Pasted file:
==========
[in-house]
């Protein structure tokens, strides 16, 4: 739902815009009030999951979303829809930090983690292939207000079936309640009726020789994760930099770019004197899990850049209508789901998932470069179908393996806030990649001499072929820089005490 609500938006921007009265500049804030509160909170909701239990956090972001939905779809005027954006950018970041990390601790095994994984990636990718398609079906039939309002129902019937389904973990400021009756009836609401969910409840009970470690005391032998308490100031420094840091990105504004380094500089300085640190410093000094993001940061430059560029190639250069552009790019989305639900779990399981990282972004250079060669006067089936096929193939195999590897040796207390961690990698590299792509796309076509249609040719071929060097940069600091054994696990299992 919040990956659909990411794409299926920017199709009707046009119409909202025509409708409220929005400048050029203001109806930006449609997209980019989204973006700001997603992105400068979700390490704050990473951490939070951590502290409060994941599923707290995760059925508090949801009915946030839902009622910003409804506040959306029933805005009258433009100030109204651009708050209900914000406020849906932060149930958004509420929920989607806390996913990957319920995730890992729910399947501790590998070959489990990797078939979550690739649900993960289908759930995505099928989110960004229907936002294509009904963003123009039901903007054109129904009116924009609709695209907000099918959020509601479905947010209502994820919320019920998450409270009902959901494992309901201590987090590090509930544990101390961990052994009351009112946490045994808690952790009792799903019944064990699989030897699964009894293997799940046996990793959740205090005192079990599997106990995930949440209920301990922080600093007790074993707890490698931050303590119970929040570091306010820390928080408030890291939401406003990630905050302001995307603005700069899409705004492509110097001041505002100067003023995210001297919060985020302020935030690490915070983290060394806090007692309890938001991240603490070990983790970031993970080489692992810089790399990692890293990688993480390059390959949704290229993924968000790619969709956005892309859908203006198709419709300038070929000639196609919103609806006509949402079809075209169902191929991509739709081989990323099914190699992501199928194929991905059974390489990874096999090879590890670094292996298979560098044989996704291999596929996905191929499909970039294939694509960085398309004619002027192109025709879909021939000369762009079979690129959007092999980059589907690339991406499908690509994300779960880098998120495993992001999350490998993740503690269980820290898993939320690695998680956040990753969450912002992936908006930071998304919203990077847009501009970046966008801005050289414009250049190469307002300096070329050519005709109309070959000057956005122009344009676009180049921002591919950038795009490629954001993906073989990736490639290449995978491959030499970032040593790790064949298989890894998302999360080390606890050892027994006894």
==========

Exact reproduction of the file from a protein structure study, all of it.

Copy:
[in-house]
């Protein structure tokens, strides 16, 4: 739902815009009030999951979303829809930090983690292939207000079936309640009726020789994760930099770019004197899990850049209508789901998932470069179908393996806030990649001499072929820089005490 609500938006921007009265500049804030509160909170909701239990956090972001939905779809005027954006950018970041990390601790095994994984990636990718398609079906039939309002129902019937389904973990400021009756009836609401969910409840009970470690005391032998308490100031420094840091990105504004380094500089300085640190410093000094993001940061430059560029190639250069552009790019989305639900779990399981990282972004250079060669006067089936096929193939195999590897040796207390961690990698590299792509796309076509249609040719071929060097940069600091054994696990299992 919040990956659909990411794409299926920017199709009707046009119409909202025509409708409220929005400048050029203001109806930006449609997209980019989204973006700001997603992105400068979700390490704050990473951490939070951590502290409060994941599923707290995760059925508090949801009915946030839902009622910003409804506040959306029933805005009258433009100030109204651009708050209900914000406020849906932060149930958004509420929920989607806390996913990957319920995730890992729910399947501790590998070959489990990797078939979550690739649900993960289908759930995505099928989110960004229907936002294509009904963003123009039901903007054109129904009116924009609709695209907000099918959020509601479905947010209502994820919320019920998450409270009902959901494992309901201590987090590090509930544990101390961990052994009351009112946490045994808690952790009792799903019944064990699989030897699964009894293997799940046996990793959740205090005192079990599997106990995930949440209920301990922080600093007790074993707890490698931050303590119970929040570091306010820390928080408030890291939401406003990630905050302001995307603005700069899409705004492509110097001041505002100067003023995210001297919060985020302020935030690490915070983290060394806090007692309890938001991240603490070990983790970031993970080489692992810089790399990692890293990688993480390059390959949704290229993924968000790619969709956005892309859908203006198709419709300038070929000639196609919103609806006509949402079809075209169902191929991509739709081989990323099914190699992501199928194929991905059974390489990874096999090879590890670094292996298979560098044989996704291999596929996905191929499909970039294939694509960085398309004619002027192109025709879909021939000369762009079979690129959007092999980059589907690339991406499908690509994300779960880098998120495993992001999350490998993740503690269980820290898993939320690695998680956040990753969450912002992936908006930071998304919203990077847009501009970046966008801005050289414009250049190469307002300096070329050519005709109309070959000057956005122009344009676009180049921002591919950038795009490629954001993906073989990736490639290449995978491959030499970032040593790790064949298989890894998302999360080390606890050892027994006894």